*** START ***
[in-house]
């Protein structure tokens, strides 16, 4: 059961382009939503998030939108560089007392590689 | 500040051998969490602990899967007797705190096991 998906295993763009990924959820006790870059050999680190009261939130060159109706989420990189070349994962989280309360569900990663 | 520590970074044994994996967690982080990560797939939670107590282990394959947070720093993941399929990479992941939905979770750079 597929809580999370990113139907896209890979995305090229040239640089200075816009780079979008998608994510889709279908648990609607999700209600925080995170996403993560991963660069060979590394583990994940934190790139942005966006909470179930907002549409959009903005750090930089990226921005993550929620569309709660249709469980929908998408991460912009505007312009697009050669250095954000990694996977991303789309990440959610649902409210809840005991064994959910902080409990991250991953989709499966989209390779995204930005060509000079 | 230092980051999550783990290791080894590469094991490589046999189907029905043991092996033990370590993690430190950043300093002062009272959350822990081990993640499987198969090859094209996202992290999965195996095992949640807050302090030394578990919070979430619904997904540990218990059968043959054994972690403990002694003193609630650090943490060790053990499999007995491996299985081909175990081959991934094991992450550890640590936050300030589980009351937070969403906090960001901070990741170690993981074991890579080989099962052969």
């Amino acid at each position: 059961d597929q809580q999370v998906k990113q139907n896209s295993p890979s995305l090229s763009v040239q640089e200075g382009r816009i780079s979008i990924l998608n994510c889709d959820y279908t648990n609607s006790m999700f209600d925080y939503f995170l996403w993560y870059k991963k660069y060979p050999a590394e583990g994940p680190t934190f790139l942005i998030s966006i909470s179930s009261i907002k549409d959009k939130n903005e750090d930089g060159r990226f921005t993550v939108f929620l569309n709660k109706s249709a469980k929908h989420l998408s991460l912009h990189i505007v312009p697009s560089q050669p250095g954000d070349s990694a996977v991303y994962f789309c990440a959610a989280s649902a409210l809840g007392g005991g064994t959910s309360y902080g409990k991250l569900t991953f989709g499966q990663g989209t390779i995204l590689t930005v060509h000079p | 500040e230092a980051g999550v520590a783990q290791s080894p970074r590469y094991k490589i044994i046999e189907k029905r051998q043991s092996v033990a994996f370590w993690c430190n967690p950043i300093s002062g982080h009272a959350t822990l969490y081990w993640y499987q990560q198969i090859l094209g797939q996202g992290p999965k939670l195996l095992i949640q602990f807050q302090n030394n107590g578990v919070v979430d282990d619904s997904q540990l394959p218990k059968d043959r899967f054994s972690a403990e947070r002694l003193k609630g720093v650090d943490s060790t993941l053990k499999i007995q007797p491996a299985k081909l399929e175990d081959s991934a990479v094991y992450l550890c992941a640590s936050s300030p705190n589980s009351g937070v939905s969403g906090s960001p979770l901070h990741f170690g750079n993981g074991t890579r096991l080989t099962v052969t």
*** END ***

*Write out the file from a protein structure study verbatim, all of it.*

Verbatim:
[in-house]
């Protein structure tokens, strides 16, 4: 059961382009939503998030939108560089007392590689 | 500040051998969490602990899967007797705190096991 998906295993763009990924959820006790870059050999680190009261939130060159109706989420990189070349994962989280309360569900990663 | 520590970074044994994996967690982080990560797939939670107590282990394959947070720093993941399929990479992941939905979770750079 597929809580999370990113139907896209890979995305090229040239640089200075816009780079979008998608994510889709279908648990609607999700209600925080995170996403993560991963660069060979590394583990994940934190790139942005966006909470179930907002549409959009903005750090930089990226921005993550929620569309709660249709469980929908998408991460912009505007312009697009050669250095954000990694996977991303789309990440959610649902409210809840005991064994959910902080409990991250991953989709499966989209390779995204930005060509000079 | 230092980051999550783990290791080894590469094991490589046999189907029905043991092996033990370590993690430190950043300093002062009272959350822990081990993640499987198969090859094209996202992290999965195996095992949640807050302090030394578990919070979430619904997904540990218990059968043959054994972690403990002694003193609630650090943490060790053990499999007995491996299985081909175990081959991934094991992450550890640590936050300030589980009351937070969403906090960001901070990741170690993981074991890579080989099962052969």
């Amino acid at each position: 059961d597929q809580q999370v998906k990113q139907n896209s295993p890979s995305l090229s763009v040239q640089e200075g382009r816009i780079s979008i990924l998608n994510c889709d959820y279908t648990n609607s006790m999700f209600d925080y939503f995170l996403w993560y870059k991963k660069y060979p050999a590394e583990g994940p680190t934190f790139l942005i998030s966006i909470s179930s009261i907002k549409d959009k939130n903005e750090d930089g060159r990226f921005t993550v939108f929620l569309n709660k109706s249709a469980k929908h989420l998408s991460l912009h990189i505007v312009p697009s560089q050669p250095g954000d070349s990694a996977v991303y994962f789309c990440a959610a989280s649902a409210l809840g007392g005991g064994t959910s309360y902080g409990k991250l569900t991953f989709g499966q990663g989209t390779i995204l590689t930005v060509h000079p | 500040e230092a980051g999550v520590a783990q290791s080894p970074r590469y094991k490589i044994i046999e189907k029905r051998q043991s092996v033990a994996f370590w993690c430190n967690p950043i300093s002062g982080h009272a959350t822990l969490y081990w993640y499987q990560q198969i090859l094209g797939q996202g992290p999965k939670l195996l095992i949640q602990f807050q302090n030394n107590g578990v919070v979430d282990d619904s997904q540990l394959p218990k059968d043959r899967f054994s972690a403990e947070r002694l003193k609630g720093v650090d943490s060790t993941l053990k499999i007995q007797p491996a299985k081909l399929e175990d081959s991934a990479v094991y992450l550890c992941a640590s936050s300030p705190n589980s009351g937070v939905s969403g906090s960001p979770l901070h990741f170690g750079n993981g074991t890579r096991l080989t099962v052969t």